The intention was to ease mobility challenges that people, especially women, faced to access medical assistance.
With the passage of time, the facilities have also turned out to be a must-go-to place for the youth in the areas. They are able to access reproductive health services of quality.
Kawayula, whom we bumped into at the facility, was here for her monthly contraceptive injection.
She says the facility at Ng’anga has eased her access to family planning methods.
“My second born child is three years old now. This could have not been the case if it were not for family planning services that I access at this facility. The youth also have access to such services,” adds Kawayula.
Douglas Kasoka Mpasa, a health surveillance assistant at Ng’anga Health Post says since the clinic was opened, in the area there has been no notable death of a child from a preventable disease.
He says even at the height of the infamous cholera outbreak that claimed hundreds of lives between 2022 and 2023, Ng’anga area did not record even a single case.
Mpasa attributes this to the closeness that he has with the people which he says helps him give them the much-needed health services.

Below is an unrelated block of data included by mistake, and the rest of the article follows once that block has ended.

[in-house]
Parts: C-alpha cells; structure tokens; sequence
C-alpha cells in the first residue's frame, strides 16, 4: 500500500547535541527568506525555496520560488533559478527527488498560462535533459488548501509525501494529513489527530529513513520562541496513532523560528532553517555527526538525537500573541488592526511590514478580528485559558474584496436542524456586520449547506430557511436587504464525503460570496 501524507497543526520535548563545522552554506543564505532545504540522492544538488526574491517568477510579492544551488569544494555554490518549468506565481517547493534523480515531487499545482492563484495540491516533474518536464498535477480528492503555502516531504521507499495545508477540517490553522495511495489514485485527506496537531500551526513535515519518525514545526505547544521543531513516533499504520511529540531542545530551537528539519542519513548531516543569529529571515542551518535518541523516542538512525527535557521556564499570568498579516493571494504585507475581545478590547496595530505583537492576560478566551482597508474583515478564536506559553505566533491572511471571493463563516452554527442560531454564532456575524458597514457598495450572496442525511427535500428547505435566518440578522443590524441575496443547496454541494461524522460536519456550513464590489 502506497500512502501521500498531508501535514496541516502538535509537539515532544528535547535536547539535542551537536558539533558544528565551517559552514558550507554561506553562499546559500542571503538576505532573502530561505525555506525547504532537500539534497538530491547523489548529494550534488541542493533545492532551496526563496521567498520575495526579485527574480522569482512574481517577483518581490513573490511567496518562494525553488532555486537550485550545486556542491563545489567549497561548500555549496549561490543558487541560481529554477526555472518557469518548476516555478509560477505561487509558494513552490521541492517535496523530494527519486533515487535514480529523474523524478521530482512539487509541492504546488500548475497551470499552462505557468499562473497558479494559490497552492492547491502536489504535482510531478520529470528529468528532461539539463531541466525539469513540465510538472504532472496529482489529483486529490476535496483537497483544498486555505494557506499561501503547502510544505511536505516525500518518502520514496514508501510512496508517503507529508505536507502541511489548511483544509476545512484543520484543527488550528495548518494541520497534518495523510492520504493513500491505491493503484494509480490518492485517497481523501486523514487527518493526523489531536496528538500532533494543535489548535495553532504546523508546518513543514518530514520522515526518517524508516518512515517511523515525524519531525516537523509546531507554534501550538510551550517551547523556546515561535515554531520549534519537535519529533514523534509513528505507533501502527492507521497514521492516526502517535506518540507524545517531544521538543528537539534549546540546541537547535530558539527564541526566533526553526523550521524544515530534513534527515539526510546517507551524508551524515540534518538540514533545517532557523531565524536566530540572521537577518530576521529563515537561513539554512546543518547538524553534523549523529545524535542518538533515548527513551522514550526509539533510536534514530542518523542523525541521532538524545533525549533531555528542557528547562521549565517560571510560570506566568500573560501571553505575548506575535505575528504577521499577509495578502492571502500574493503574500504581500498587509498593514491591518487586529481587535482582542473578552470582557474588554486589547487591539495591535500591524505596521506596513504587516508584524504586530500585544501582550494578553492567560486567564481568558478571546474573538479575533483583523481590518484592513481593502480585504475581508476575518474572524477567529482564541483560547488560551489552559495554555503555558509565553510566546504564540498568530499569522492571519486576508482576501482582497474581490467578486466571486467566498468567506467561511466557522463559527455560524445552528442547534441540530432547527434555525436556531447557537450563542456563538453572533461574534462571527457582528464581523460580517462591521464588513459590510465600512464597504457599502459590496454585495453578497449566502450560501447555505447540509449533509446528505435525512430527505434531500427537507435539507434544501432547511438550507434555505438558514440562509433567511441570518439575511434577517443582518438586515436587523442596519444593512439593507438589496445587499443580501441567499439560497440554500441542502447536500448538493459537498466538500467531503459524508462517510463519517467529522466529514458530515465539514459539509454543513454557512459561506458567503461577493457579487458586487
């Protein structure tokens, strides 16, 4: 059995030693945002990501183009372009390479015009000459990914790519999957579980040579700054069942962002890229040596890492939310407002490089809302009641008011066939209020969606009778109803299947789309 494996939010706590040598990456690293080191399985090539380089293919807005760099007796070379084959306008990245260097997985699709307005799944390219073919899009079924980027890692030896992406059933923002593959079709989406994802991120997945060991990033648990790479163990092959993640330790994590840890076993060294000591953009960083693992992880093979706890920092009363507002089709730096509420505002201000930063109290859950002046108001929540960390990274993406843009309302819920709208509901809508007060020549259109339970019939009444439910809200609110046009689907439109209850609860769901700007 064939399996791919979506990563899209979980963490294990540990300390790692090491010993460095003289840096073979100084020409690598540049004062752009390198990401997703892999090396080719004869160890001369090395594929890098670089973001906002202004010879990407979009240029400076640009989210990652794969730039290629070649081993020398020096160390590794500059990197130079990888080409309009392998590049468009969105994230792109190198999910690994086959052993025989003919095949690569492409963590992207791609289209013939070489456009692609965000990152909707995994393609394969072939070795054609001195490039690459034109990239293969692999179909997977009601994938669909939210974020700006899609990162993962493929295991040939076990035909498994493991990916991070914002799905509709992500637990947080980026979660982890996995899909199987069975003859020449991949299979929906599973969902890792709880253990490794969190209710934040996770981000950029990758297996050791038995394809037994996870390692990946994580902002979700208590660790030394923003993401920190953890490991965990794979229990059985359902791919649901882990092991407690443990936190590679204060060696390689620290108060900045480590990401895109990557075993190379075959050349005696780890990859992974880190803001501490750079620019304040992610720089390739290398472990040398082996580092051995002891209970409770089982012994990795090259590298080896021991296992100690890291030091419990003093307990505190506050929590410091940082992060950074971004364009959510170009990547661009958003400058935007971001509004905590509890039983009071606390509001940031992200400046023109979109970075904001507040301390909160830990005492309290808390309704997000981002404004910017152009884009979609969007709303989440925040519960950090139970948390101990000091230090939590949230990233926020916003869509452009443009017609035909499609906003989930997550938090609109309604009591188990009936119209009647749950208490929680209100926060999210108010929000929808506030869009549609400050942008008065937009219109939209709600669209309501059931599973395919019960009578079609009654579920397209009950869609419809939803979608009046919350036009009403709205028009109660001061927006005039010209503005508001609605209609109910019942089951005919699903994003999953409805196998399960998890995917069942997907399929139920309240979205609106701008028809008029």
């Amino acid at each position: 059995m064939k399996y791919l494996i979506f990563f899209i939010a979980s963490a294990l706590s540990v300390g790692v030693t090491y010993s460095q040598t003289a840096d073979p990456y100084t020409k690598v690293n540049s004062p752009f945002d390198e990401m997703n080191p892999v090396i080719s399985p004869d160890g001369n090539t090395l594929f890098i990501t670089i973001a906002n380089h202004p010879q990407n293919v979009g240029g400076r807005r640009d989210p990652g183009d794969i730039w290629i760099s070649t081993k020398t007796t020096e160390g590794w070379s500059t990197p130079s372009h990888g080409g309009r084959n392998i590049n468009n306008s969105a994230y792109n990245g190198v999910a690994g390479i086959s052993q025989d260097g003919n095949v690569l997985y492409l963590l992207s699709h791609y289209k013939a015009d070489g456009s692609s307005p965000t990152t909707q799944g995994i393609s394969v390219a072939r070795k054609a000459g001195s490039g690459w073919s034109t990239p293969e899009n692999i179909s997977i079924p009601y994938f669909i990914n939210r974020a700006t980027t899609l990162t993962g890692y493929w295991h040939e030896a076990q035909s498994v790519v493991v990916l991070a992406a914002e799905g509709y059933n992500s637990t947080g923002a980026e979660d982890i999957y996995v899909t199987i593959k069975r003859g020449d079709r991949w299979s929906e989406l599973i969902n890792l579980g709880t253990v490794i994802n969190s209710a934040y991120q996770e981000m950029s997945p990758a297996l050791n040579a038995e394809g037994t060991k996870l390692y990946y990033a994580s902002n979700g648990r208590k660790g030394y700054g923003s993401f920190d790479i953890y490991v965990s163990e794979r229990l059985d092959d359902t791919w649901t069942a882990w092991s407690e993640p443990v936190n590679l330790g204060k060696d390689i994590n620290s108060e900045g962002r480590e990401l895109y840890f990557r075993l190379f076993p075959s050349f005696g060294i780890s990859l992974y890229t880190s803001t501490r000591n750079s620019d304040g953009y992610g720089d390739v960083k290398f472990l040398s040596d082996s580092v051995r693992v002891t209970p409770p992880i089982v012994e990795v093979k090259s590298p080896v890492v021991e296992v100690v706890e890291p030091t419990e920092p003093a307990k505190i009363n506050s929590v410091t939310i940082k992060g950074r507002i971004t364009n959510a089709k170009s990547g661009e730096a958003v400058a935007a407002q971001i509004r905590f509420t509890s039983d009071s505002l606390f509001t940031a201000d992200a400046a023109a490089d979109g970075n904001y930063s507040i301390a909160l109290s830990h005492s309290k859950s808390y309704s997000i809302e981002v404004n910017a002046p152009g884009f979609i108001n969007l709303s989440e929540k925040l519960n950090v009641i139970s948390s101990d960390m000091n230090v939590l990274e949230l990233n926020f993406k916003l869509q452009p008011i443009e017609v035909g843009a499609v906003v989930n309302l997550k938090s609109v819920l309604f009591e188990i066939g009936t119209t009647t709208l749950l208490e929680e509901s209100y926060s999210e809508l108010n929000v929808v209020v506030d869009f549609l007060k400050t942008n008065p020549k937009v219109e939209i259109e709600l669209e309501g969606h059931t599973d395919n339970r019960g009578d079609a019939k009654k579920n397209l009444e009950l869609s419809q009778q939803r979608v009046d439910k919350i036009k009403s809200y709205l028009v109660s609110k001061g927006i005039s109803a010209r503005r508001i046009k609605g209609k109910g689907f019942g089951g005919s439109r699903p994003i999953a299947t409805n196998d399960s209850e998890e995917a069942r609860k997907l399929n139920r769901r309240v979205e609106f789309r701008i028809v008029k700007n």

“The time the health post was opened, we recorded close to twenty cases of malnutrition. Deaths and illnesses from malaria were at an all time high and that is evidenced by the number of children that required medical attention from this area.
“That has, however, changed. We have had about two cases of malnutrition here but no death from malaria. You can clearly see that the situation has improved,” says Mpasa.
Ng’anga Health Post serves about 1700 people in a month. Of this number, close to 800 are children; 600 are women and the rest are youth.
The sister post, Kachilandozi, also serves around 1000 people with similar services.
Are the rural hospitals really a necessity in Ntchisi?
Getrude Chiwotha is the Intergrated Community Clinics Officer for Ntchisi District.
She says the district has 181 hard-to-reach areas that need village clinics.
Chiwotha says in this number, 111 have the clinics while people from the other 70 have to travel longer distances to access under-five clinics and other health services.
“The need is so huge in this district. Most places have Community Based Organisation structures being used as makeshift health structures for under-five clinics. The disadvantages come in because these are just once-off structures. They offer services once in a month and that restricts people from getting essential services” she observes.
She is however grateful that World Vision has come in to help address the challenge.
“You see, people from Kachilandozi and Ng’anga had to travel to Dowa for medical attention, otherwise, it was not ideal,” she says.
The situation that was in Ntchisi, is a true reflection of the reality in many other districts of Malawi.
This trend brings into question Malawi’s quest to attain universal health coverage - including access to general healthcare, medicines and vaccines – a crucial pillar of the 17 UN Sustainable Development Goals adopted by world nations in 2015 and intended to be met by 2030.
To get there, more has to be done, and surely, the government needs bailouts given the complicated priorities on its table.